Duke Review of MRI Principles case review series PDF
Duke Review of MRI Principles case review series PDFWe can recall the intimidation that we felt when we opened our first MRI and looked at the long list of
MRI sequences performed for the scan. Eventually, we all overcame that initial fear and began to approach
each MRI sequence individually. We can remember asking what is the purpose of this type of sequence?
What clinical information should I derive from this sequence? What are the limitations of this sequence?
Through the course of residency we acquired answers to these questions from multiple different sources.
We probably learned the most from our mentors whom taught us the pearls of clinical MRI interpretation as we worked beside them at Duke Hospital. We also learned from books on MRI by PhDs that explained the physics behind MRI. But often times we found it difficult to see the clinical relevance in the principles that we were taught by the physicists. Finally, we learned from books written by MDs that discussed clinical MRI applications. There are some excellent books out there, but these too have some limitations. First, the clinical MRI books written by MDs frequently focus on only one organ system and do not attempt to show how the same MRI principles are used across the different organ systems (i.e., neuroradiology, musculoskeletal radiology, cardiac MRI, body MRI). Second, the clinical MRI books are frequently organized by disease and not by MRI principle. Third, these books are not case based.
Duke Review of MRI Principles case review series PDF was surprising and sometimes frustrating to us that we could not find a case-based review of MRI principles and their relevance to clinical practice. We have found the case review format to be an excellent way to teach and learn our ways in radiology. The success of the Case Review series and hot-seat board review courses reveals that many other residents feel the same way.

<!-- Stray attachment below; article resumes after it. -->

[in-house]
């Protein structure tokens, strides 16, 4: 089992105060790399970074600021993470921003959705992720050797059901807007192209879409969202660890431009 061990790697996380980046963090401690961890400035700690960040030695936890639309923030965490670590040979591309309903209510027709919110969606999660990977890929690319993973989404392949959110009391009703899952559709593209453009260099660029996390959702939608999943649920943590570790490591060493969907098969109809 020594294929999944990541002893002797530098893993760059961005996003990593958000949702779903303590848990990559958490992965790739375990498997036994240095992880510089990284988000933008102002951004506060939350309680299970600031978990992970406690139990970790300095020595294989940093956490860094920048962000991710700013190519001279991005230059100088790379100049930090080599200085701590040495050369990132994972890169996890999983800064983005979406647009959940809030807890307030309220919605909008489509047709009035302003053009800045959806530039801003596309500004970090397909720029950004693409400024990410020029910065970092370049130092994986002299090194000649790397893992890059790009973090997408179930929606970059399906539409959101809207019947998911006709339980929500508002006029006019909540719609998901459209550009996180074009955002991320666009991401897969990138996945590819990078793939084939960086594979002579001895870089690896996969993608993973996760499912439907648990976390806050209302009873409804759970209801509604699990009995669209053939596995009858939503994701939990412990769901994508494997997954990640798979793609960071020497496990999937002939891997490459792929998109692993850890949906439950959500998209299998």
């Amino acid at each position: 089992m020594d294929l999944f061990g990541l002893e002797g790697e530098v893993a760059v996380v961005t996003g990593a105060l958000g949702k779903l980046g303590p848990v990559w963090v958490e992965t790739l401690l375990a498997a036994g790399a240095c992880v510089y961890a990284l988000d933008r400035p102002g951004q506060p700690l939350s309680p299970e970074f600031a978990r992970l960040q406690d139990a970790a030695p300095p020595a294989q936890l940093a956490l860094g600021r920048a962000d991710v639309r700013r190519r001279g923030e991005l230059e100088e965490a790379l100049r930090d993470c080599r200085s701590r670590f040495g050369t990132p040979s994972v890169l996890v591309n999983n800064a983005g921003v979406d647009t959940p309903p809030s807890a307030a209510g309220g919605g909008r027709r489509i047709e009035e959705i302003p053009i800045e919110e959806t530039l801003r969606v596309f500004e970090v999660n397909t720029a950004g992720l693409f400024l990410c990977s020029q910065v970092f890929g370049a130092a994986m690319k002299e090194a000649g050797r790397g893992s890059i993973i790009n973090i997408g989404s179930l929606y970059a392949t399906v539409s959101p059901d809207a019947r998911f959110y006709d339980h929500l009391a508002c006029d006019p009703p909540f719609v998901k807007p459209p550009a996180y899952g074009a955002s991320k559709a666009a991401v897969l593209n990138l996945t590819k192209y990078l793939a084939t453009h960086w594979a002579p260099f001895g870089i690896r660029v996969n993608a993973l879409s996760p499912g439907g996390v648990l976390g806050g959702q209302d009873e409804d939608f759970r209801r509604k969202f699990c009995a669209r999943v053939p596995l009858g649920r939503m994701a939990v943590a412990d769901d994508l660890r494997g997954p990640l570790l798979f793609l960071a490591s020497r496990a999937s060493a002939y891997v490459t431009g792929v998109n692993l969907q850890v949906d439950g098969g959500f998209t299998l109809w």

Duke Review of MRI Principles case review series PDF of us were Duke radiology residents when we decided that we could attempt to solve this disconnect in the medical literature by writing a book ourselves. Using the research time allotted to us from the 3/2 training program at Duke Radiology, we began writing late in our second year of residency and completed our work early in our fellowship year at Duke. We recruited two of our attendings, Allen W. Song and Elmar M. Merkle, to serve as our advisors. Their role was to review our material to give us some additional pointers and to help verify the contents. Tim Amrhein, a current fourth year radiology resident at Duke and future neuroradiologist, stepped in late in the process, co-authoring several chapters and also providing substantial feedback on the remaining chapters. Together we have put together this case review of MRI principles. We hope this book will help to dispel the common initial fear of MRI and replace that fear with a fascination of the amazing utility of MRI